After several years of battling recurring infections, the last thing a patient and her doctors ever expected was that the cause of her problems might actually help millions live longer, more active lives. Now, researchers have high hopes because Edward Goetzl and his colleagues from the University of California and The Ohio State University discovered that the patient made a unique antibody to her own T cells, the cells that mediate much of autoimmunity. Acting on the surface of T cells via a novel mechanism, the antibody reduced the number of T cells in her blood stream: a result that usually requires a host of "immunosuppressive" and possibly toxic drugs. Their research discovery, published online in The FASEB Journal, may lead to entirely new therapies for a wide range of autoimmune disorders, such as colitis, lupus, rheumatoid arthritis, inflammatory bowel disease, and multiple sclerosis, as well as new ways to prevent transplant rejection.
"The possibility that these antibodies can be used to treat diverse autoimmune diseases with minimal risk of infections represents a new horizon for reversing these disabling and often fatal conditions," said Edward Goetzl, a senior researcher involved in the study.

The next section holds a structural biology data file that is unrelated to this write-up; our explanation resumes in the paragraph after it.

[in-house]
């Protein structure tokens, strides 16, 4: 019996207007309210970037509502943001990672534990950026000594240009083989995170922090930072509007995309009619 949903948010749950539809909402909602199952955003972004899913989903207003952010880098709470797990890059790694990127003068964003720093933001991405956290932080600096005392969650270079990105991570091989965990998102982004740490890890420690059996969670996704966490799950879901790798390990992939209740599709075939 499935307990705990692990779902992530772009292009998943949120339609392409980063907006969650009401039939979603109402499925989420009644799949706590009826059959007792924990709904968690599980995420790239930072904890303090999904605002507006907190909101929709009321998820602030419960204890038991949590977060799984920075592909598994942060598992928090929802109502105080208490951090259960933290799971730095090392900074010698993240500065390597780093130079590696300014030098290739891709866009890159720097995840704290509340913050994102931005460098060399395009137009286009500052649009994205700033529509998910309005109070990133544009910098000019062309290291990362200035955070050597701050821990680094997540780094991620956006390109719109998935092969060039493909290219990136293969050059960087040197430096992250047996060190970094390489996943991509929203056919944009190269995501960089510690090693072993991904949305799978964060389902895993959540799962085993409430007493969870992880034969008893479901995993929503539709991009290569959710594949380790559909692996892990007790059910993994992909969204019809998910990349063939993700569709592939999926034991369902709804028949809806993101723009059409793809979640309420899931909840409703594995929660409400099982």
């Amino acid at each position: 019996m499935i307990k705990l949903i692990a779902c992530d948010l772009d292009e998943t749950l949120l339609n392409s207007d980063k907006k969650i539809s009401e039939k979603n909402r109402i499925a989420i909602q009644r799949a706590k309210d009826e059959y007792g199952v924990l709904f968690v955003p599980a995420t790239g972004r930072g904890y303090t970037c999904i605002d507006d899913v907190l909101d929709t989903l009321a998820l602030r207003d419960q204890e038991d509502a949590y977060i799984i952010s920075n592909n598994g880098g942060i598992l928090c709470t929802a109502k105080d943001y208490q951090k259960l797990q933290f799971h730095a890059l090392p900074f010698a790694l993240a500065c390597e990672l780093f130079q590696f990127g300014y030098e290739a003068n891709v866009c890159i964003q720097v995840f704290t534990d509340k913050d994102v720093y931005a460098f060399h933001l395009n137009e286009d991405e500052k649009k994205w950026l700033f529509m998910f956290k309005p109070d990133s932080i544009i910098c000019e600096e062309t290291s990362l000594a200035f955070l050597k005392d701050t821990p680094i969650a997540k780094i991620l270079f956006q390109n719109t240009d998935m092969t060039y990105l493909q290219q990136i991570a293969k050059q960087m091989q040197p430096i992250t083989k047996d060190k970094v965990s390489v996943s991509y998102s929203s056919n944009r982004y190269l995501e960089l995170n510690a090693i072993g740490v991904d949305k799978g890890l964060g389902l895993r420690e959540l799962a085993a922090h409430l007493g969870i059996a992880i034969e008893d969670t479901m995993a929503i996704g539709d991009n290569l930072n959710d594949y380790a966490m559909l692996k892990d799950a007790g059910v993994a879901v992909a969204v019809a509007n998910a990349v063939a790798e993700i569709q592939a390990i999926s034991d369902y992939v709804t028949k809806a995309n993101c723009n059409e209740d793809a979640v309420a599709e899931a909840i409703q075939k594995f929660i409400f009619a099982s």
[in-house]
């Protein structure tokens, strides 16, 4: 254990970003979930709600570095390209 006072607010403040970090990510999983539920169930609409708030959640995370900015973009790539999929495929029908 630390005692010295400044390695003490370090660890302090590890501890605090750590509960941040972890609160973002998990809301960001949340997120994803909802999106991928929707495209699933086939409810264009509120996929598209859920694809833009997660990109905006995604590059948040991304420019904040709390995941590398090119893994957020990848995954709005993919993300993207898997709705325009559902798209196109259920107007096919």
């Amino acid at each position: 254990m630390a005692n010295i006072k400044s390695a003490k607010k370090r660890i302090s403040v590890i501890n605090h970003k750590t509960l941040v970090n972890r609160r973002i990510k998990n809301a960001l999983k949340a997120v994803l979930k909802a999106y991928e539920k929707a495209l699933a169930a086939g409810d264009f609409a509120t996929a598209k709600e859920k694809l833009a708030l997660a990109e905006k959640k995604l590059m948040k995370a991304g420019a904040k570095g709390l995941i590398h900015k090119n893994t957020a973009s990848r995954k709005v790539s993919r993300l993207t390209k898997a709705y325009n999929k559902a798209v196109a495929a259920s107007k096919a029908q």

In the research report, Goetzl and colleagues explain how they discovered that the antibodies produced by this patient blocked the sphingosine 1-phosphate (S1P) receptor on T cells. The S1P receptor is a cell-surface antenna that receives signals telling T cells to leave the lymph nodes and patrol the body. When this antenna was disabled, the T cells failed to leave the lymph nodes (chemotaxis), reducing their numbers in the bloodstream. Taking this discovery one step further, the researchers created more of the patient's antibodies in the laboratory and gave them to mice with colitis (an autoimmune disorder). After receiving the antibodies, symptoms of colitis were reduced.
"This discovery is very good news for people with
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Federation of American Societies for Experimental Biology